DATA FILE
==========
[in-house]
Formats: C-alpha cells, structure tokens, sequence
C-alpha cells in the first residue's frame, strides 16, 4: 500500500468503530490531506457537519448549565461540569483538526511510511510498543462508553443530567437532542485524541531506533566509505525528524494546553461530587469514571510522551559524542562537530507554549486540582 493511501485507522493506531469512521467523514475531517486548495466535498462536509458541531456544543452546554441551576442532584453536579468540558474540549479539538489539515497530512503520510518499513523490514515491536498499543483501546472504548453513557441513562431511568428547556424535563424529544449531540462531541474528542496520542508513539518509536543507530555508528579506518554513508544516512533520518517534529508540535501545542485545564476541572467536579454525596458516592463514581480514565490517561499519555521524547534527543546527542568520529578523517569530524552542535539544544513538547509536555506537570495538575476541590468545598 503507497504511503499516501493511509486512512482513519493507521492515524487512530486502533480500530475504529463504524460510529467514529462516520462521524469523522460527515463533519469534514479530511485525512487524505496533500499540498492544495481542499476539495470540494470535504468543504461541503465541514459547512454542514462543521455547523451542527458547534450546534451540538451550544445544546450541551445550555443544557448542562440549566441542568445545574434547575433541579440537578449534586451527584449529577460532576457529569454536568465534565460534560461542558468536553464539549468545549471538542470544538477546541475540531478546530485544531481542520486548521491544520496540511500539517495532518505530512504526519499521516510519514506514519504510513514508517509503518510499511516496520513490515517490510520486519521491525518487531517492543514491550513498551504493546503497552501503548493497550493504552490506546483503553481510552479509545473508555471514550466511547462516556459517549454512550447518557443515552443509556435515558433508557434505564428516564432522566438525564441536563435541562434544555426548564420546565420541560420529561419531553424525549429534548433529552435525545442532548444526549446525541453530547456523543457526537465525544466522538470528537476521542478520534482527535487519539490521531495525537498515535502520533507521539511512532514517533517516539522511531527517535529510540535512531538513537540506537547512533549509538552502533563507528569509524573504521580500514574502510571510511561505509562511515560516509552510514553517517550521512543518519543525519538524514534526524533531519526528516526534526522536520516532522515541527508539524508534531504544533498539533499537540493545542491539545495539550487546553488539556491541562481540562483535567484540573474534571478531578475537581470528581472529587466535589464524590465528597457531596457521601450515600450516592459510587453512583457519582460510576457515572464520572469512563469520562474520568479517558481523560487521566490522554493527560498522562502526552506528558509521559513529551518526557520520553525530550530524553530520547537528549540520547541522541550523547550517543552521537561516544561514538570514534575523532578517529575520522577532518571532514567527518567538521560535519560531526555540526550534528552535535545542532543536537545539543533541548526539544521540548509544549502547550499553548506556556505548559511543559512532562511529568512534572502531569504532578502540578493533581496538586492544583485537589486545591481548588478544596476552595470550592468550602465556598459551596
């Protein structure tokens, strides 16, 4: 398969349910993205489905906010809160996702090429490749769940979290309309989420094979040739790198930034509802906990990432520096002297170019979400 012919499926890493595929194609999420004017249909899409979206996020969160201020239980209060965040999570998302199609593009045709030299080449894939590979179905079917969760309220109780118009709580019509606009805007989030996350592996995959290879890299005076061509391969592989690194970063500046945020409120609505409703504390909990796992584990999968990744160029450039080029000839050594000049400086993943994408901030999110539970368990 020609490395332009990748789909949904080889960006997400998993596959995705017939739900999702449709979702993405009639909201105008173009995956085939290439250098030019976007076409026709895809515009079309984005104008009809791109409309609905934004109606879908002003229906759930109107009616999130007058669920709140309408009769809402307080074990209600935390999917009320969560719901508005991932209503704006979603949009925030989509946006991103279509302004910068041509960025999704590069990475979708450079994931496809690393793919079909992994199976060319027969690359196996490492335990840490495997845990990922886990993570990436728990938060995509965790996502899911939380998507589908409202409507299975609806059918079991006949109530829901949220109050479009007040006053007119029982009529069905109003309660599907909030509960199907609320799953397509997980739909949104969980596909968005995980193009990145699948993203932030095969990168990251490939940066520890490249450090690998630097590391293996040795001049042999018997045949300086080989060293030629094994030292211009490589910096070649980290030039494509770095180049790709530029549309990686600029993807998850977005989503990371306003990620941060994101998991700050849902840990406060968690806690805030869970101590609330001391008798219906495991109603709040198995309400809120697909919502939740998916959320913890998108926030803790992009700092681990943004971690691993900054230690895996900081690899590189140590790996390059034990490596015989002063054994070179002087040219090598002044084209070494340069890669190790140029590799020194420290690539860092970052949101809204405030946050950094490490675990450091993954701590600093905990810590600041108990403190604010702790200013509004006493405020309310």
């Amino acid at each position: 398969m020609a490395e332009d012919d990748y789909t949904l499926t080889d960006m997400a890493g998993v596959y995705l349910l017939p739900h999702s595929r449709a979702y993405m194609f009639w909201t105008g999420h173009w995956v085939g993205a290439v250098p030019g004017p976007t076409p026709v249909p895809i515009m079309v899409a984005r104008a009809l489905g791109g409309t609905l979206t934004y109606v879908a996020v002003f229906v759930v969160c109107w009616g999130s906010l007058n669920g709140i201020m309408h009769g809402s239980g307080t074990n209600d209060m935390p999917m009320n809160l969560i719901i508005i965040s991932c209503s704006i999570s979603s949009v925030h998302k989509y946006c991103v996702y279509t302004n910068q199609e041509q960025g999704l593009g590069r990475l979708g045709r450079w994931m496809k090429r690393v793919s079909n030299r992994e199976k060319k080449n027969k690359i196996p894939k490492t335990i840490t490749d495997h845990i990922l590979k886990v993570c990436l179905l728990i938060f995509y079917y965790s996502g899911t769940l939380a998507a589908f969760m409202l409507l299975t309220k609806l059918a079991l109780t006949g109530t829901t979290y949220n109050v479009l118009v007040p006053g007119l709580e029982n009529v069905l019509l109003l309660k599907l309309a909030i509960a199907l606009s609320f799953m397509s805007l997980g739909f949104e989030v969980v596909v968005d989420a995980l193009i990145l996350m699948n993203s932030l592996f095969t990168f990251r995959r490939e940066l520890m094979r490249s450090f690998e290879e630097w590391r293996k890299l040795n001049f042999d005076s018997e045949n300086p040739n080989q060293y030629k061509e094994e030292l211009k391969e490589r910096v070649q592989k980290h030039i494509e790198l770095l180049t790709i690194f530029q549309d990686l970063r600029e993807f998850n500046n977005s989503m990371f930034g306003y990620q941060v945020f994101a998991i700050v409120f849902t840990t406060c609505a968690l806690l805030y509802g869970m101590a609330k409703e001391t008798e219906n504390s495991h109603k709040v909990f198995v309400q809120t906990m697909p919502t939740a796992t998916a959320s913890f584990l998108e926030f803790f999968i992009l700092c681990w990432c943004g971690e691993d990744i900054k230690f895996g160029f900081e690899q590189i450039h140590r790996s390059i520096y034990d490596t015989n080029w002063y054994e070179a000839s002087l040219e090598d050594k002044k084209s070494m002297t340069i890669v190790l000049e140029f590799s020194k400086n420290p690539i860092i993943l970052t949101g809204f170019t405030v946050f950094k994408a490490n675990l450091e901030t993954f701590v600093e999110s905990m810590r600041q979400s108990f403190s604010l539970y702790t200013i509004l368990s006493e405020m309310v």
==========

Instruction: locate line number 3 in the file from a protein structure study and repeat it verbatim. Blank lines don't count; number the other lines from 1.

C-alpha cells in the first residue's frame, strides 16, 4: 500500500468503530490531506457537519448549565461540569483538526511510511510498543462508553443530567437532542485524541531506533566509505525528524494546553461530587469514571510522551559524542562537530507554549486540582 493511501485507522493506531469512521467523514475531517486548495466535498462536509458541531456544543452546554441551576442532584453536579468540558474540549479539538489539515497530512503520510518499513523490514515491536498499543483501546472504548453513557441513562431511568428547556424535563424529544449531540462531541474528542496520542508513539518509536543507530555508528579506518554513508544516512533520518517534529508540535501545542485545564476541572467536579454525596458516592463514581480514565490517561499519555521524547534527543546527542568520529578523517569530524552542535539544544513538547509536555506537570495538575476541590468545598 503507497504511503499516501493511509486512512482513519493507521492515524487512530486502533480500530475504529463504524460510529467514529462516520462521524469523522460527515463533519469534514479530511485525512487524505496533500499540498492544495481542499476539495470540494470535504468543504461541503465541514459547512454542514462543521455547523451542527458547534450546534451540538451550544445544546450541551445550555443544557448542562440549566441542568445545574434547575433541579440537578449534586451527584449529577460532576457529569454536568465534565460534560461542558468536553464539549468545549471538542470544538477546541475540531478546530485544531481542520486548521491544520496540511500539517495532518505530512504526519499521516510519514506514519504510513514508517509503518510499511516496520513490515517490510520486519521491525518487531517492543514491550513498551504493546503497552501503548493497550493504552490506546483503553481510552479509545473508555471514550466511547462516556459517549454512550447518557443515552443509556435515558433508557434505564428516564432522566438525564441536563435541562434544555426548564420546565420541560420529561419531553424525549429534548433529552435525545442532548444526549446525541453530547456523543457526537465525544466522538470528537476521542478520534482527535487519539490521531495525537498515535502520533507521539511512532514517533517516539522511531527517535529510540535512531538513537540506537547512533549509538552502533563507528569509524573504521580500514574502510571510511561505509562511515560516509552510514553517517550521512543518519543525519538524514534526524533531519526528516526534526522536520516532522515541527508539524508534531504544533498539533499537540493545542491539545495539550487546553488539556491541562481540562483535567484540573474534571478531578475537581470528581472529587466535589464524590465528597457531596457521601450515600450516592459510587453512583457519582460510576457515572464520572469512563469520562474520568479517558481523560487521566490522554493527560498522562502526552506528558509521559513529551518526557520520553525530550530524553530520547537528549540520547541522541550523547550517543552521537561516544561514538570514534575523532578517529575520522577532518571532514567527518567538521560535519560531526555540526550534528552535535545542532543536537545539543533541548526539544521540548509544549502547550499553548506556556505548559511543559512532562511529568512534572502531569504532578502540578493533581496538586492544583485537589486545591481548588478544596476552595470550592468550602465556598459551596